Phil Cudd roamed back and forth along the sunken trail, urging the assembled "corpses" to take on a more death-like appearance.

Phil Cudd roamed back and forth along the sunken trail, urging the assembled "corpses" to take on a more death-like appearance.

"Let's see some bloating," Cudd barked, sounding like a stage director, as the bodies expanded as if attached to tire pumps. "Right before the shoot happens, open your mouths."

Civil War reenactments are typically about smoke-wreathed re-creations of famous battlefield scenes, but during Wasioja Civil War Days this weekend, organizers tried something different.

They re-created "Bloody Lane," a scene of some of the bloodiest fighting during the battle of Antietam and the name given to one of the war's most famous photographs, taken two days after the September 1862 battle by Alexander Gardner.

As reenactors twisted their bodies into various states of rigor mortis, tongues hanging out, eyes open, photographer David Rambow captured the scene using the same wet-plate collodium process that was used by photographers during the Civil War. It took about 45 minutes to take three photos, with eight second exposures for each image.

"It's like the easiest gig you can do as a reenactor," said Cudd, who served as battlefield coordinator, "as long as it is not a thousand degrees outside."

The "Bloody Lane" reenactment cast an intriguing light on the role of photography during the war and how it shaped people's perceptions of the conflict. Rambow, one of only a dozen wet-plate photographers, said the photos taken by Gardner were exhibited in New York City, giving people their first visual glimpse of the war. What they saw shocked them.

"It scared people, because the war was on their doorstep, and they didn't even know what was really going on," Rambow said.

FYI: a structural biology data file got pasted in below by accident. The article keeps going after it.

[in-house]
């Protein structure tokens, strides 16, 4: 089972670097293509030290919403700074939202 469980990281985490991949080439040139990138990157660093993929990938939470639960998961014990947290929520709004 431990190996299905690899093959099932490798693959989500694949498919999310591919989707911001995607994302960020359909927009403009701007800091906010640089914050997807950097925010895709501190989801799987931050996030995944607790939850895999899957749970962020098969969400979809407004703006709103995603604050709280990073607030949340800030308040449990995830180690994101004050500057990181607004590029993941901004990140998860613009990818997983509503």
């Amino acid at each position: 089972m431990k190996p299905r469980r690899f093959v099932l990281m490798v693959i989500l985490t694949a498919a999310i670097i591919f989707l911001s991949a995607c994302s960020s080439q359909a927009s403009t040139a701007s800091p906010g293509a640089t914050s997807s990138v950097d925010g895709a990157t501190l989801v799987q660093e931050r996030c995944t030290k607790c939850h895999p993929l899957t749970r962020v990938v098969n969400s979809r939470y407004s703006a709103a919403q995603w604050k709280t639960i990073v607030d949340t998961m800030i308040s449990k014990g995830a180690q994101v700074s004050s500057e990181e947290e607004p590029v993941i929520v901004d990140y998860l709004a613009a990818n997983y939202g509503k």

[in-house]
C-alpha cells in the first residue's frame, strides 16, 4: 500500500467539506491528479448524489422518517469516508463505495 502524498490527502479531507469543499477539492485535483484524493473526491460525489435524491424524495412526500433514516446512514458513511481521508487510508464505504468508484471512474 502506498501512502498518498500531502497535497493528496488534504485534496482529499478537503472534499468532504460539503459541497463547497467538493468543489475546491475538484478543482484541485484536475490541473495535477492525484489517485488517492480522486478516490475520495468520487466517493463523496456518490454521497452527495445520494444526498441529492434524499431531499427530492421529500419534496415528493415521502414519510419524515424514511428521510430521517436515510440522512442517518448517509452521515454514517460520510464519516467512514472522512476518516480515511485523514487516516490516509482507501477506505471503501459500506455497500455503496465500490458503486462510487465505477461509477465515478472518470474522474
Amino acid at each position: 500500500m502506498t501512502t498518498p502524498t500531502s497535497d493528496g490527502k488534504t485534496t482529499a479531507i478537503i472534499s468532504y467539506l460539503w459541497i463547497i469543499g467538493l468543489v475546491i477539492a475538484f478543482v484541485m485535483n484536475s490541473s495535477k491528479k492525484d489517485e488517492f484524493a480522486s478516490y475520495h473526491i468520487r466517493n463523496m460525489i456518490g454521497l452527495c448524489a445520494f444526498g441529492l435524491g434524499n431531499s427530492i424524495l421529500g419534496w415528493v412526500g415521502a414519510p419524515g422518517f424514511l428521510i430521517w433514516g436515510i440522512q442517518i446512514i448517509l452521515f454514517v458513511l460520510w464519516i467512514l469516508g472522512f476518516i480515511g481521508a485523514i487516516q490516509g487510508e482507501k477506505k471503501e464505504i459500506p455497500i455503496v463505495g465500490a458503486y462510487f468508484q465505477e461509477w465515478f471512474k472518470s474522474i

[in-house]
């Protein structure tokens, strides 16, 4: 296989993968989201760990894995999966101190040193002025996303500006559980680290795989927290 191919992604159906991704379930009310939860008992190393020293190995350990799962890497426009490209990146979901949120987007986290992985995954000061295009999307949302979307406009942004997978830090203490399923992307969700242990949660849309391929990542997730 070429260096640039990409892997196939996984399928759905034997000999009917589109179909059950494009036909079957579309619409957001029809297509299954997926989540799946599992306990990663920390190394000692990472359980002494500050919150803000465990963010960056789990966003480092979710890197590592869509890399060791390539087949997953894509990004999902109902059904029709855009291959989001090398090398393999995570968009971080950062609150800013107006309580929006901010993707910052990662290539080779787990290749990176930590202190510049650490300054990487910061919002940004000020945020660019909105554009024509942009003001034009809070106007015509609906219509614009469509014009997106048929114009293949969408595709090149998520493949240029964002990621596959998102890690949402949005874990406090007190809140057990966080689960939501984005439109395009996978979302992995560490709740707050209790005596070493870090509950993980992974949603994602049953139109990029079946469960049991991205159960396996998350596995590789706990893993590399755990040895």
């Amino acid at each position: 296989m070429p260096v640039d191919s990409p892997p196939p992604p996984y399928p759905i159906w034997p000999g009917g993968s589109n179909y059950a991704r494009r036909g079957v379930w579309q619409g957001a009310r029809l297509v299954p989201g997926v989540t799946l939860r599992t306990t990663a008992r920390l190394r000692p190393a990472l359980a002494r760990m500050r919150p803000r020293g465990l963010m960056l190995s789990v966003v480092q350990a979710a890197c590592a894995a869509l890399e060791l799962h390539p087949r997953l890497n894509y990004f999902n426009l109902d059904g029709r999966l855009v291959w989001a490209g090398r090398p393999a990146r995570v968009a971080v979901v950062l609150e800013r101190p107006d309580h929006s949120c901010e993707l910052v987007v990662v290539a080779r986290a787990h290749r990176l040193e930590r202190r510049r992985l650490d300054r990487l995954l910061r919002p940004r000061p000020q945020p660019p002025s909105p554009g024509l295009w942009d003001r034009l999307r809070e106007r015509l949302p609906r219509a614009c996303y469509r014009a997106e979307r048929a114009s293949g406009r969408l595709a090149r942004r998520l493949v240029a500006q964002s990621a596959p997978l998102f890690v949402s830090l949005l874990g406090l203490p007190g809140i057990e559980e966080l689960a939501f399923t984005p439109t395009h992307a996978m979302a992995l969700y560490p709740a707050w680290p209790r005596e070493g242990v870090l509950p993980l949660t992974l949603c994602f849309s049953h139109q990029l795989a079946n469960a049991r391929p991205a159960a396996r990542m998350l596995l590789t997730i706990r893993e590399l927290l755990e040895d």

Civil War photographers, the most famous of whom was Matthew Brady, did something more than document the war. They also manipulated it at times, Rambow said. They rearranged muskets and canteens to give their images a more dramatic effect. Gardner even had a bayonet pounded into the shape of a hook, so that he could grab a body by the belt and drag it to a better position.

Such freedom of action contrasts with today's more restrained approach toward the visual documentation of war. In an age when the photos of caskets carrying dead American soldiers can stir controversy, Civil War photographers strolled through days-old battlefields with little constraint, taking photos with almost voyeuristic abandon.

The state of photographic technology at the time and the almost spectral images it produced also profoundly shaped how history would remember the war. Because taking a photo was so laboriously slow, the only subjects capable of being photographed either had to stand stock still or be dead.

Brady tried to take photos of the first Battle of Bull Run, but all it produced was a fog-shrouded valley, Rambow said. Brady also learned how dangerous war photography could be. Bullets whizzed about him when his camera was mistaken by soldiers as an implement of war.

This was the second year Wasoija has hosted Civil War Days, the first was held in 2011. This year's event drew about 200 re-enactors. It included Union and Confederate encampments, re-enactments of various battles, including Antietam and Gettysburg, many historical figures and educational tents and exhibits.

Wasioja's history has particular strong claim on the Civil War. At the time the war broke out, Wasioja was a village of 3,000 people, bigger than Rochester. It boasts of having the only existing Civil War station west of the Mississippi. Many of its recruits came from a nearby seminary, which at the time was the only college in Minnesota, said Tom Jensch, one of the event's organizers.

But the War also contributed to the village's demise. Some of the Boys of Wasioja died during the war, and many of those who survived never returned to Wasioja. But some did. More than 30 Civil War veterans are buried in the local cemetery.

After the "Bloody Lane" reenactment, Dave Penkert, dressed as a Union soldier, picked himself off the ground. Later that day, he was set to have his leg amputated as part of a reenactment of a severely wounded soldier who goes under the saw. He said it was important to remember that the war was more than a bunch of pictures and stories.

"It's for real, and we try to make it as real as we possibly can," Penkert said.